Tens of thousands of people in Germany and France protested against COVID-19-related restrictions and vaccine passports over the weekend, saying the restrictions infringe on their rights.
German police had banned nine planned demonstrations for Aug. 28, including one from the Stuttgart-based Querdenker movement, the most visible anti-lockdown movement in Germany. A court ruled in favor of allowing one event, planned for 500 people, on Aug. 28 and 29.
More than 2,000 police officers were stationed around the city to respond to those who showed up despite the protest bans. At one Aug. 28 protest in Mitte, Germany, German media reported that police used pepper spray to disperse a crowd. The crowd eventually thinned as it began to rain.
Similar protests took place in Berlin in early August, which ended in clashes with police and hundreds of people detained.
In France, the Interior Ministry said that around 160,000 people took to the streets on Aug. 28 in the seventh weekend of protests within the country. Demonstrators argued that vaccine passports that were recently approved by the French Parliament unfairly restrict those who aren't vaccinated.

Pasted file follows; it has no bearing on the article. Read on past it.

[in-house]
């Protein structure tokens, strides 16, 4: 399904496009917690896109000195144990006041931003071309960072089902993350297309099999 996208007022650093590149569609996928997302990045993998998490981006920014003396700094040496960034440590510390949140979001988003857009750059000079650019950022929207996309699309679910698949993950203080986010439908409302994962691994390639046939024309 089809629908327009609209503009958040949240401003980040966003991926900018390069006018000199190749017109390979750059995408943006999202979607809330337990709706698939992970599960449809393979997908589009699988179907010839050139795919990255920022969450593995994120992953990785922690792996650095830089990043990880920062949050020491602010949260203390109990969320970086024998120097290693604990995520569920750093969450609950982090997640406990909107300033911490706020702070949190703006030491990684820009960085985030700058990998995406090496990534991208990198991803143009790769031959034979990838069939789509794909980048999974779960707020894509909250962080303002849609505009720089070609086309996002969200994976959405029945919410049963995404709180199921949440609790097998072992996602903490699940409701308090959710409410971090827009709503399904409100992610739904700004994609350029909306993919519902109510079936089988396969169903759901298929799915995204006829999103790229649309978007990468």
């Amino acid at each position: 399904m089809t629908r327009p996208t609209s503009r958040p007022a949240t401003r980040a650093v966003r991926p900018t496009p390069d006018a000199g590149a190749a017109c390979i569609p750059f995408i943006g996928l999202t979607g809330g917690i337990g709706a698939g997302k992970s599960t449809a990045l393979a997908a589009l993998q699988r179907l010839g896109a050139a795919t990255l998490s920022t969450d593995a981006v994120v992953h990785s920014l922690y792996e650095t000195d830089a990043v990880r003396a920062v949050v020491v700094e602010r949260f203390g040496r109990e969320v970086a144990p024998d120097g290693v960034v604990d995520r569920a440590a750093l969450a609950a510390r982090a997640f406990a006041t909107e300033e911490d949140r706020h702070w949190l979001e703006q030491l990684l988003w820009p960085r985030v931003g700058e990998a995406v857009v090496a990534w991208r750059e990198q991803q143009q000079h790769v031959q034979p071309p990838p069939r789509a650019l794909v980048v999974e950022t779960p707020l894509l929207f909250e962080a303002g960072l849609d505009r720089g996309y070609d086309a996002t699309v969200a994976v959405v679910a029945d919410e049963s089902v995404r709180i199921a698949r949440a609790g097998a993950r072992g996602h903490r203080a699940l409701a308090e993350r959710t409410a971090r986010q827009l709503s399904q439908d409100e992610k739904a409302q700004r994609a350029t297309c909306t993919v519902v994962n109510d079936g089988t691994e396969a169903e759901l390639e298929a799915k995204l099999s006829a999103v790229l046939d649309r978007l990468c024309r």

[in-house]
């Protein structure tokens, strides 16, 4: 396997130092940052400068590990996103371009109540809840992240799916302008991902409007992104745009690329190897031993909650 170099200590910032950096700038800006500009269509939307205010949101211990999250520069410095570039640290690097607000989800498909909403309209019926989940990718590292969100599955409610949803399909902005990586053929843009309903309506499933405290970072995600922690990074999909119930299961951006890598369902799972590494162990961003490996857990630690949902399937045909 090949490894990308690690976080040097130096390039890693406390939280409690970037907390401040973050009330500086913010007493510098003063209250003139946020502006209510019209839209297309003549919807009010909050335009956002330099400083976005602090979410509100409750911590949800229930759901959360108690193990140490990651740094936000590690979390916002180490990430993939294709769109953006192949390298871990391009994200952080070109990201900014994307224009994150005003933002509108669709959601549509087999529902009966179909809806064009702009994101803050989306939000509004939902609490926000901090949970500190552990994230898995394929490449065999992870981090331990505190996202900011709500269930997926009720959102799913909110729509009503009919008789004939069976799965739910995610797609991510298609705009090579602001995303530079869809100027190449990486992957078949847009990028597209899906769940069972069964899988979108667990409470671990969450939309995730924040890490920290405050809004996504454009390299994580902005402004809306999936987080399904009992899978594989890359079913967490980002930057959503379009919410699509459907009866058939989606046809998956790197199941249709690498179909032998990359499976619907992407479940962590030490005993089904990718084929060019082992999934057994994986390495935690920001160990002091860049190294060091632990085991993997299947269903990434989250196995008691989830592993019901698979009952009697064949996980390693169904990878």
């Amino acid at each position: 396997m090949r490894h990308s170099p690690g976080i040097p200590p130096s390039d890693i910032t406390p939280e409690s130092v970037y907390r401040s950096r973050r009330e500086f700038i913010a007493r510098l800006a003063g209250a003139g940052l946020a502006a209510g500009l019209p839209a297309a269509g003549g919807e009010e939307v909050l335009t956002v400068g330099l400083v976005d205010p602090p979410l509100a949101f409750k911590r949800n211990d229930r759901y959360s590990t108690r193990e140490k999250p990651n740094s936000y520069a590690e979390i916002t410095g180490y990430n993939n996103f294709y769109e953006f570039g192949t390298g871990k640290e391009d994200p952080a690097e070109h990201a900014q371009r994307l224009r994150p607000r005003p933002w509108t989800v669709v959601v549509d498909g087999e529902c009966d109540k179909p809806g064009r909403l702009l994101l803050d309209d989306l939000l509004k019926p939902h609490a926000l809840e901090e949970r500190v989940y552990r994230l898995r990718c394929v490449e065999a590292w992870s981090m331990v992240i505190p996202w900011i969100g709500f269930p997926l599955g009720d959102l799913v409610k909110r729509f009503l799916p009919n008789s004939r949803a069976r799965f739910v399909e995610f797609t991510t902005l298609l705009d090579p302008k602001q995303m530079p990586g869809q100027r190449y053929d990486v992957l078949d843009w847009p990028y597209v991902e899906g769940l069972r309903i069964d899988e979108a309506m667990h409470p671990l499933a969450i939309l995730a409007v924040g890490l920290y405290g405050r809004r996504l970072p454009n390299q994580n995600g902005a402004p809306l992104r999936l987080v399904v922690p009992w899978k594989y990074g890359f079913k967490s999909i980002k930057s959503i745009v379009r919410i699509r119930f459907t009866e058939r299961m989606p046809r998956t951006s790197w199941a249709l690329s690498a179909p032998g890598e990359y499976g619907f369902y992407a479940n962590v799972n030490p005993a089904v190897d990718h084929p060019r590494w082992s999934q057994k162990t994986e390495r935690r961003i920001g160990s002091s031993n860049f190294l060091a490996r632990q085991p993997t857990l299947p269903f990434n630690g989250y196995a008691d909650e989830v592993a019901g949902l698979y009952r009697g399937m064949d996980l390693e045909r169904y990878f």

"We aren't laboratory rats," one 11-year-old boy said.
"We live in a free country. There are no figures that justify mass vaccinations," the boy's father said.
France's vaccine passport, which includes a QR code, allows businesses to scan to determine whether an individual has been fully vaccinated or has a recent negative COVID-19 test. The rule applies to restaurants, gyms, and theaters, as well as some long-distance travel.
Vaccine passports were also rolled out in New York and San Francisco. A number of New York-based businesses filed lawsuits against the city's vaccine passport mandate recently, arguing that it would impact their profits.
Some Republican-led states have approved legislation or issued orders in 2021 to restrict the usage of vaccine passports or similar systems.